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Nvidia drops 10% as investors see risk in Big Tech shares

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Nvidia’s share price plunged by 10 per cent on Friday, helping to seal the worst run for US stock markets since October 2022, as investors shunned risky assets ahead of a flurry of Big Tech earnings next week.

The chipmaker endured its worst session since March 2020, losing more than $200bn of its market value on the day. The decline accounted for roughly half of the 0.9 per cent fall in Wall Street’s S&P 500, according to Bloomberg data.

Netflix, meanwhile, shed about 9 per cent a day after the streaming service’s announcement that it would stop regularly disclosing its subscriber numbers overshadowed stronger than expected earnings. The tech-heavy Nasdaq Composite ended the session down 2.1 per cent.

Stocks that have been powered higher by investor enthusiasm for artificial intelligence also suffered, with Advanced Micro Devices, Micron Technology and Meta closing 5.4 per cent, 4.6 per cent and 4.1 per cent lower, respectively. Super Micro Computer, a server equipment group seen as a beneficiary of the AI boom, closed down 23 per cent.

“It’s a rough day for tech stocks,” said Kevin Gordon, a senior investment strategist at Charles Schwab. “Anything that was doing well earlier this year is unwinding, but banks and energy are doing well with [defensive] staples.” 

Friday’s moves come as investors have begun to take seriously the possibility that the US Federal Reserve could make just one quarter-point cut to interest rates this year, or perhaps none at all. Retaliatory strikes between Iran and Israel have also ratcheted up investor anxiety, denting the market rally.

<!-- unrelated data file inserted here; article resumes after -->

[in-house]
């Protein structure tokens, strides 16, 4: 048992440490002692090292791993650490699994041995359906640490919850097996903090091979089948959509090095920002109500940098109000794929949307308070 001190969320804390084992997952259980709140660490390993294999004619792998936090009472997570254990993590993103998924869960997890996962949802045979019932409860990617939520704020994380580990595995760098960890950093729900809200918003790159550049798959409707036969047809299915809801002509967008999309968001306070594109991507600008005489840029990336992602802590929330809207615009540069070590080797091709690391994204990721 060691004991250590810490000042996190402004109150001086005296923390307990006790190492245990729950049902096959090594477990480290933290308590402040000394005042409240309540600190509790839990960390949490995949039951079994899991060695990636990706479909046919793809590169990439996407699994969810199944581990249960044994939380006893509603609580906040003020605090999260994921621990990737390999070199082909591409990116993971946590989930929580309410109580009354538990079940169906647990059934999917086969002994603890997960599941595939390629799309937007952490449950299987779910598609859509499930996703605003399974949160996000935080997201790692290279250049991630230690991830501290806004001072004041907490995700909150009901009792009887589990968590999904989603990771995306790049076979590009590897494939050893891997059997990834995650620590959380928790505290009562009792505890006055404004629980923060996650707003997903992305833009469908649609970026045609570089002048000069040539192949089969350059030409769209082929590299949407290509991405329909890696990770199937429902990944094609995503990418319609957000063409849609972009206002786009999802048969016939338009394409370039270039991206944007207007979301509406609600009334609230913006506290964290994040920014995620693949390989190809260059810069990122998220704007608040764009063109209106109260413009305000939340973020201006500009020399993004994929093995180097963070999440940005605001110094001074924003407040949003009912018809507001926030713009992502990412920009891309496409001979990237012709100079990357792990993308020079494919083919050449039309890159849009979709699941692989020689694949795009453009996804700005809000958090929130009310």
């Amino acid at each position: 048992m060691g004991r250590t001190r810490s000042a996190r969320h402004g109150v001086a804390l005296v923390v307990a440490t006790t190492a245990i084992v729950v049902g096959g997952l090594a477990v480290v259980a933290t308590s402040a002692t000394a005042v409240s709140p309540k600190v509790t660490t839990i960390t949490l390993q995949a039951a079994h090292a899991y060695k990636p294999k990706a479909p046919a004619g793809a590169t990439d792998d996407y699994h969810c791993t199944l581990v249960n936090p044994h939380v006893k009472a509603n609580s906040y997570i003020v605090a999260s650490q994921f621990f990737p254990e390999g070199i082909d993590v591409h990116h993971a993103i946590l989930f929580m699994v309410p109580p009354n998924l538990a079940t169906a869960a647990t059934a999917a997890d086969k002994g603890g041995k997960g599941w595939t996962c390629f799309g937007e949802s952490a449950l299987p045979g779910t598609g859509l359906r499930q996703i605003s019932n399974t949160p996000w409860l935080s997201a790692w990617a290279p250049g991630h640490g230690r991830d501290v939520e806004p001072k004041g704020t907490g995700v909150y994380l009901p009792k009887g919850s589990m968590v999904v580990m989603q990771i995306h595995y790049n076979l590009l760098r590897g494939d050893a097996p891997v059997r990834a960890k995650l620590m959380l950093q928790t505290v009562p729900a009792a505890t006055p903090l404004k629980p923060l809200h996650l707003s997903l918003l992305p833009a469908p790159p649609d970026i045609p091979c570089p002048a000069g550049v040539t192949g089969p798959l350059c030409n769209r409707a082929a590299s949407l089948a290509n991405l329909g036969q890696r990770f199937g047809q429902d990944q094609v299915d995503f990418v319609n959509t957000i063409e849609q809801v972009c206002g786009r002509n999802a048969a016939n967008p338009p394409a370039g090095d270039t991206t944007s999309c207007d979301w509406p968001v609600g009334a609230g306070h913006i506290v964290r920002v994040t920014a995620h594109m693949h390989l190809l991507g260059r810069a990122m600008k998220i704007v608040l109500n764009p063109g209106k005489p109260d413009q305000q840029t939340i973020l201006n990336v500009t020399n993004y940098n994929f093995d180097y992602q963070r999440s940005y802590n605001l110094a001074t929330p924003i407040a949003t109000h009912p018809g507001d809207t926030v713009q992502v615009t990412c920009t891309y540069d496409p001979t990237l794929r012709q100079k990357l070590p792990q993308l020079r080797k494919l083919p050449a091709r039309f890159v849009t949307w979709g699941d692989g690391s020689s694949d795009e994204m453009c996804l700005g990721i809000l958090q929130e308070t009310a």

But analysts said Friday’s sell-off was instead being driven by investors hurriedly repositioning their portfolios ahead of a flurry of Big Tech earnings next week. 

“The stock pullback has very little to do with [interest] rates,” said Parag Thatte, a strategist at Deutsche Bank. “It’s more to do with investors pricing in slower earnings growth [for Big Tech].”

Andrew Brenner, head of international fixed income at NatAlliance Securities, said “there is no relative pressure on rates” in the absence of fresh announcements from the Fed. “But equities are getting crushed.”

Microsoft, Alphabet and Meta all report results for the first quarter next week, while Nvidia’s results are due in late May. Although all are expected to have performed well, they face tough quarter-on-quarter comparisons.

Year-on-year earnings per share growth for Nvidia, Meta, Microsoft, Amazon, Alphabet and Apple peaked at 68.2 per cent in the fourth quarter of 2023. UBS analysts expect the so-called Big 6 to report EPS growth of 42.1 per cent for the first three months of this year.

Wall Street’s benchmark S&P 500 index shed 0.9 per cent on Friday, capping its worst week in more than five months in percentage terms. The index has declined every day since last Friday, its worst run in a year and a half.

All of a sudden, “the dip-buyers are not dip-buying . . . or if they are, they are getting swamped”, said Mike Zigmont, head of trading at Harvest Volatility Management.

The dollar index was steady on the day while oil prices rose modestly.

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